How to Protect Your Body Against Inflammation - Deepstash
How to Protect Your Body Against Inflammation

How to Protect Your Body Against Inflammation


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How to Protect Your Body Against Inflammation

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6 Lifestyle Changes You Can Make to Protect Your Body Against Inflammation

Research shows that inflammation is often the root cause of major diseases in the body. Learn how to defend yours from it daily and with ease.

Inflammation is the health buzzword of our time. It's linked to just about every ailment and disease, and to countless diets promising to reverse it. But what causes the condition, and can we really quell it?


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Chronic Inflammation Culprit

The real culprit is chronic inflammation, an ongoing immune response triggered by stress, processed foods, poor sleep, and other modern-day menaces. Essentially, your body is pumping out white blood cells to protect you from perceived threats. (Acute inflammation, on the other hand, is a helpful, temporary influx that helps heal a paper cut or fight a cold.)


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Damage Caused by Inflammation

Persistently heightened levels of white blood cells and their by-products (like cytokines, proteins that can trigger inflammatory reactions) can damage tissues and organs and impair immune function, says Christopher D'Adamo, Ph.D., director at the Center for Integrative Medicine at the University of Maryland School of Medicine. That damage can outwardly manifest in symptoms like skin rashes and persistent joint pain, fatigue, or digestive problems—and contribute to diseases including cancer, diabetes, Alzheimer's, and depression.

6  Changes You Can Make to Protect Your Body Against Inflammation


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1. Avoid Excess Sugar

The occasional scoop of ice cream is A-OK, but too many high-glycemic foods (treats and snacks with lots of added sugars and refined carbs) can cause your blood sugar to rise and fall rapidly after eating. Oxidative stress can also ensue, which is when unstable free radicals outnumber the body's antioxidant defenses and contribute to cell and tissue damage, sparking inflammation.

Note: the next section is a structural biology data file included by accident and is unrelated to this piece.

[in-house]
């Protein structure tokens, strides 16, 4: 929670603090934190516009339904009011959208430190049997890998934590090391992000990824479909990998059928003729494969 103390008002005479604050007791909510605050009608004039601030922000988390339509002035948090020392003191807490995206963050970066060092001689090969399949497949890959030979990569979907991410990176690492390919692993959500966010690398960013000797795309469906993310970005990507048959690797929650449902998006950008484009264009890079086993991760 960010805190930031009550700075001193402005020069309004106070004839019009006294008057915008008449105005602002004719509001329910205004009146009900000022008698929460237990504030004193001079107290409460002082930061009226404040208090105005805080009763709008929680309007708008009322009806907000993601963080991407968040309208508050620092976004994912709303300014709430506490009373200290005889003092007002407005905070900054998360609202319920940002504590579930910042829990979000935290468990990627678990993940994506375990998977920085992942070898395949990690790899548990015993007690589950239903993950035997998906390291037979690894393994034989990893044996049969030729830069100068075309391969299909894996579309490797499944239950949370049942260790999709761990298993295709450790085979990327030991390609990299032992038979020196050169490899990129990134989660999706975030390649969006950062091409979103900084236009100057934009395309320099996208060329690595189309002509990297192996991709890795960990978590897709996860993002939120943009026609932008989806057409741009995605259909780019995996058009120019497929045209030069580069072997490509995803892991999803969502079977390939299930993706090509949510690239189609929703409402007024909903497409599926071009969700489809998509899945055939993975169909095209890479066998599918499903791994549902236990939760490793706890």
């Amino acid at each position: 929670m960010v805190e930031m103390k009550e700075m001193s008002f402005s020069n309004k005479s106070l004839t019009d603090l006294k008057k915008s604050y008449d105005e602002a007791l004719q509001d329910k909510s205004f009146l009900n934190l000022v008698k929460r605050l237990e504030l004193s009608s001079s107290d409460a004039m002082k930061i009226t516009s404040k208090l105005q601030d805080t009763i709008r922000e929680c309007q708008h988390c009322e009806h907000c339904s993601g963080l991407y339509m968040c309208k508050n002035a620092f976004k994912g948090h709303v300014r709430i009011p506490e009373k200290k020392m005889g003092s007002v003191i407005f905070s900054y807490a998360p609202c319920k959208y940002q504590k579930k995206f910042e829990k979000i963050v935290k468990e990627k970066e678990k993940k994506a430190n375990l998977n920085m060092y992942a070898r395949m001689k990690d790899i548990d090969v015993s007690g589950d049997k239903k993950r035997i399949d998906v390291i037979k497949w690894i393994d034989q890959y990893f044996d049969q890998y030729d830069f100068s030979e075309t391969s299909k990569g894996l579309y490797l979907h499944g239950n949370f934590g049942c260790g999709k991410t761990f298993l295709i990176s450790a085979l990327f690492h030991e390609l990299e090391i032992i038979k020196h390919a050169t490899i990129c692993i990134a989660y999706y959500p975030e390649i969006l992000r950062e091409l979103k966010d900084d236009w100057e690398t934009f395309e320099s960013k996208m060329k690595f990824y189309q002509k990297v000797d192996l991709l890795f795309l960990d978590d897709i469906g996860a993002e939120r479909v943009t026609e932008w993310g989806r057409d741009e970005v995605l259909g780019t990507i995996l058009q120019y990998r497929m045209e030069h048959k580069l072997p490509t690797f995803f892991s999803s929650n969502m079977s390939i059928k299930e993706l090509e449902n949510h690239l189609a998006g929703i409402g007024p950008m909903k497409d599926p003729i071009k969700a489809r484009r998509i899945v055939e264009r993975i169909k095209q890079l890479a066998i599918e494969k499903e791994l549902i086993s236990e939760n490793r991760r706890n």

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2. Consume Foods That Fight Inflammation

Colorful, Aromatic Foods Are Best

These helpers, which include flavonoids and carotenoids, are abundant in deeply pigmented, aromatic foods like citrus, berries, tomatoes, red cabbage, broccoli, dark leafy greens, parsley, garlic, ginger, dark chocolate, turmeric, and tea. 


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3. Care for Your Gut

When bad bacteria (including potentially harmful pathogens like E. coli) are disproportionate to good ones, we can develop gut dysbiosis. This condition lets harmful substances (toxins produced by gut bacteria) to leak from the intestines into the bloodstream, which can cause chronic inflammation throughout the body.

Anything from saturated fats to stress can drive this process, but plants help undo it.


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4. Eat Superfats

Opt for polyunsaturated and monounsaturated (from fish, nuts, seeds, avocados, and olive oil) rather than saturated (common in fried foods). In high quantities (more than 13 grams a day, for most people—think a bacon cheeseburger), the latter may decrease the diversity of beneficial microbes in your gut, priming you for a flare-up.


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5. Move More

Working out causes normal, short-term bouts of acute inflammation (which help your muscles repair and grow), but it can also have net benefits over time. A study found that just 15 minutes of strength training a day led to changes in the gut microbiome associated with higher levels of short-chain fatty acids and reduced inflammatory markers. Exercise also helps you maintain a healthy weight, which is important because excess fat tissue releases pro-inflammatory cytokines.


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6. Get Quality Sleep

Quality shut-eye helps your body regulate cortisol, the fight-or-flight hormone secreted in response to stressful events to boost alertness and prime you for physical activity. When it flows unchecked, it may increase inflammation. Stress also often leads to poor eating habits, compromised immune function, and digestive issues—all of which contribute to chronic inflammation.


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Inflammation Quote

“Reduce inflammation to treat the root of many issues. If your gut isn't working right it can cause so many other issues.”

-Jay Woodman


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